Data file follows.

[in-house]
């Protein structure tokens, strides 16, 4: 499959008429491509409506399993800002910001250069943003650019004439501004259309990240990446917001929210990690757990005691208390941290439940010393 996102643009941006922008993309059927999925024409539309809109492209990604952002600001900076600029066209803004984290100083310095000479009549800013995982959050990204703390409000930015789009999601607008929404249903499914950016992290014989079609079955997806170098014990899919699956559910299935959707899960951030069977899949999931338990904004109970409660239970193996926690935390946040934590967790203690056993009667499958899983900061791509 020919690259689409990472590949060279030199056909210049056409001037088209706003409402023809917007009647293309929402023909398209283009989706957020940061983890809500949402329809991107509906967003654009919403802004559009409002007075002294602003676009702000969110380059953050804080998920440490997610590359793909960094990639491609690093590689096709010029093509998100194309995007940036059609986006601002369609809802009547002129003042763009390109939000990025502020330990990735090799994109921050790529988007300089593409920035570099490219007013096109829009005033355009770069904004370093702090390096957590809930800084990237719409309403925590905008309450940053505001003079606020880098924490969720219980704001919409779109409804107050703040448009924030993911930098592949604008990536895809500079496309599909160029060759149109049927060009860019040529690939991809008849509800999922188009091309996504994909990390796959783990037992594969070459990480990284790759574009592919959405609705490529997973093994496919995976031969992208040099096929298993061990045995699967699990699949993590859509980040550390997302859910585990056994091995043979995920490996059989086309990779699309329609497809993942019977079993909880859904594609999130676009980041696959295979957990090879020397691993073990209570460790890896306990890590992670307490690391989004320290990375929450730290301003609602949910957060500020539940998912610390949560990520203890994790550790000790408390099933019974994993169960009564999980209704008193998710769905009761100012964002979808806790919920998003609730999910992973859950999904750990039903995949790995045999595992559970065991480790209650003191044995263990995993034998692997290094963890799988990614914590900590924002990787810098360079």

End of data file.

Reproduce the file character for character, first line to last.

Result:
[in-house]
């Protein structure tokens, strides 16, 4: 499959008429491509409506399993800002910001250069943003650019004439501004259309990240990446917001929210990690757990005691208390941290439940010393 996102643009941006922008993309059927999925024409539309809109492209990604952002600001900076600029066209803004984290100083310095000479009549800013995982959050990204703390409000930015789009999601607008929404249903499914950016992290014989079609079955997806170098014990899919699956559910299935959707899960951030069977899949999931338990904004109970409660239970193996926690935390946040934590967790203690056993009667499958899983900061791509 020919690259689409990472590949060279030199056909210049056409001037088209706003409402023809917007009647293309929402023909398209283009989706957020940061983890809500949402329809991107509906967003654009919403802004559009409002007075002294602003676009702000969110380059953050804080998920440490997610590359793909960094990639491609690093590689096709010029093509998100194309995007940036059609986006601002369609809802009547002129003042763009390109939000990025502020330990990735090799994109921050790529988007300089593409920035570099490219007013096109829009005033355009770069904004370093702090390096957590809930800084990237719409309403925590905008309450940053505001003079606020880098924490969720219980704001919409779109409804107050703040448009924030993911930098592949604008990536895809500079496309599909160029060759149109049927060009860019040529690939991809008849509800999922188009091309996504994909990390796959783990037992594969070459990480990284790759574009592919959405609705490529997973093994496919995976031969992208040099096929298993061990045995699967699990699949993590859509980040550390997302859910585990056994091995043979995920490996059989086309990779699309329609497809993942019977079993909880859904594609999130676009980041696959295979957990090879020397691993073990209570460790890896306990890590992670307490690391989004320290990375929450730290301003609602949910957060500020539940998912610390949560990520203890994790550790000790408390099933019974994993169960009564999980209704008193998710769905009761100012964002979808806790919920998003609730999910992973859950999904750990039903995949790995045999595992559970065991480790209650003191044995263990995993034998692997290094963890799988990614914590900590924002990787810098360079």